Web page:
Richard Faragher, professor of niogerontology at University of Brighton, outlined ways in which humans could have the body and mind of a 60-year-old as they approach their 90s.
Scientists have been desperately trying to get ageing recognised as a disease and there have been several major breakthroughs in the anti-ageing agenda.
Prof Faragher told an audience at New Scientist Live: “The single largest risk to your health is the amount of birthdays you have had.”
Prof Faragher says that Rapamycin could be the key to eternal – or at least longer – life.
Rapamycin, a by-product of bacteria, has been proven to elongate the lifespan of fruit flies and mice.
Rapamycin has also been shown to improve ageing conditions in humans and dogs.
The potential drug, which binds the proteins FKBP12 and mTOR, has been found to help fight tumours, stop cancer cells from dividing and spreading and can help manage organ rejection in transplant patients.
However, experts are unsure of what the outcome and side-effects would be for long term use.
Another, perhaps safer way according to Prof Faragher, to reverse the effect of ageing is through a process known as ‘splicing’.
As the body ages, it loses its ability to control how genes are regulated and they ultimately become more damaged until we ultimately die.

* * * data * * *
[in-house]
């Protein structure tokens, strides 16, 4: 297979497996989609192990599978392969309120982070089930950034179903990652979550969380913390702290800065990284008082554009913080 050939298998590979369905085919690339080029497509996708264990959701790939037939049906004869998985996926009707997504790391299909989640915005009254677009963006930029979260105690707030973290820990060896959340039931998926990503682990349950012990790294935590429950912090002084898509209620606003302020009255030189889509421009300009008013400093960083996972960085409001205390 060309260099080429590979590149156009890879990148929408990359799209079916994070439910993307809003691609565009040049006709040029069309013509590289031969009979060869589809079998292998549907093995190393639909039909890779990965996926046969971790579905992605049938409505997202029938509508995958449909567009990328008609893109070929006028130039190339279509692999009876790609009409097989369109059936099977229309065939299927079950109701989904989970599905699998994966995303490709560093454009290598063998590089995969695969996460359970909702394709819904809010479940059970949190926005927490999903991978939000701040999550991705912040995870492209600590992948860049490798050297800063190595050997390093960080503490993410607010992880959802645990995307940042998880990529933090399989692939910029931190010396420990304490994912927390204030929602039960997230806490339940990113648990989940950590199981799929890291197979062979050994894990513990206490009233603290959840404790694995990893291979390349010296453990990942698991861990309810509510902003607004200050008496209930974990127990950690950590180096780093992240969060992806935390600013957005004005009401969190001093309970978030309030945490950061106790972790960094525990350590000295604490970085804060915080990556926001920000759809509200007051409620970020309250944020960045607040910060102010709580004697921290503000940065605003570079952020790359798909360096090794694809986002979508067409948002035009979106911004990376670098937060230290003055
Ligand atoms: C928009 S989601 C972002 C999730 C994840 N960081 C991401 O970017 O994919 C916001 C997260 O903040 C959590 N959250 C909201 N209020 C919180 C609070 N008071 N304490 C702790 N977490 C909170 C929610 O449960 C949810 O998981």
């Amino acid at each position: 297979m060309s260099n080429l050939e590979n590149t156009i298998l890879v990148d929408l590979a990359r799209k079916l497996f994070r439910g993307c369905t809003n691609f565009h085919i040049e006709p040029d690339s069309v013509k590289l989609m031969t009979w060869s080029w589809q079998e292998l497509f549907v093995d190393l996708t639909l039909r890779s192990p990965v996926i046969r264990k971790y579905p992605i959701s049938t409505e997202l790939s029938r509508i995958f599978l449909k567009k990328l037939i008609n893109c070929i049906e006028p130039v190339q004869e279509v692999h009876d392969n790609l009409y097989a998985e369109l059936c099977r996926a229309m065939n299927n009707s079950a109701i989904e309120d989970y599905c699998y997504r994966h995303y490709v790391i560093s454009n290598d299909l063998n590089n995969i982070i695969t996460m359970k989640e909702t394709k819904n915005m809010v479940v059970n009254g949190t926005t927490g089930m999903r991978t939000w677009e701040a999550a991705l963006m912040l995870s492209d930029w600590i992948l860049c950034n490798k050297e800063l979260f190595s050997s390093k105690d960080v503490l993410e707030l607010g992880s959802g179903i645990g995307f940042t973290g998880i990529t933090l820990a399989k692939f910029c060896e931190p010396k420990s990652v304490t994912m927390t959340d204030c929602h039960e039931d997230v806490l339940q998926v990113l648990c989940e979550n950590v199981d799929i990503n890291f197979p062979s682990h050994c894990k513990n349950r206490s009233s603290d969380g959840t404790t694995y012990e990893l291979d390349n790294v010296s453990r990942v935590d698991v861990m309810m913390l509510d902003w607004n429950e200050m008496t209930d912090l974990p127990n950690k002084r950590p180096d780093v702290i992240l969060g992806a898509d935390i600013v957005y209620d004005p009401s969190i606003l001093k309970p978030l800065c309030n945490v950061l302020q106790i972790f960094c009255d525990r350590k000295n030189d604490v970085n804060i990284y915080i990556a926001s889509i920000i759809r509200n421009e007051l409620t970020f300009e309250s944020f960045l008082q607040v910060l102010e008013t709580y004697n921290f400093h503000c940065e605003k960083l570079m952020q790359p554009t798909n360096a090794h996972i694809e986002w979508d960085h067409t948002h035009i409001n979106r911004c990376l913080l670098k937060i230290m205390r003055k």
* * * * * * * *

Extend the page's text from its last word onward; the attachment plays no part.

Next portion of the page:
A gene is activated by signals from inside or outside the cell to make a molecular message known as RNA.
The decision on which type of ‘message’ is created by a group of around 300 proteins is known as “splicing factors”.
However, as we get older the amount of splicing factors the proteins are able to make steadily decreases.
Older cells are then ultimately less able to turn genes on and off to react to the environment which makes us more vulnerable to diseases which ultimately kill us off.
However, Prof Faragher says researchers have found that by treating old cells with a chemical that releases small amounts of hydrogen sulphide, it turns splicing back on.
The professor said: “This is just the tip of the iceberg of what is going on in ageing research.”
But Prof Faragher confirmed that the “overwhelming majority” of people do not want to live forever.
He said that most people want to live to an age of around 90, but he stresses the reason he believes ageing research is important is because people want to be healthier in their older age.
But Prof Faragher said although people may want to live forever in the future, “I have no interest in being around when they do.”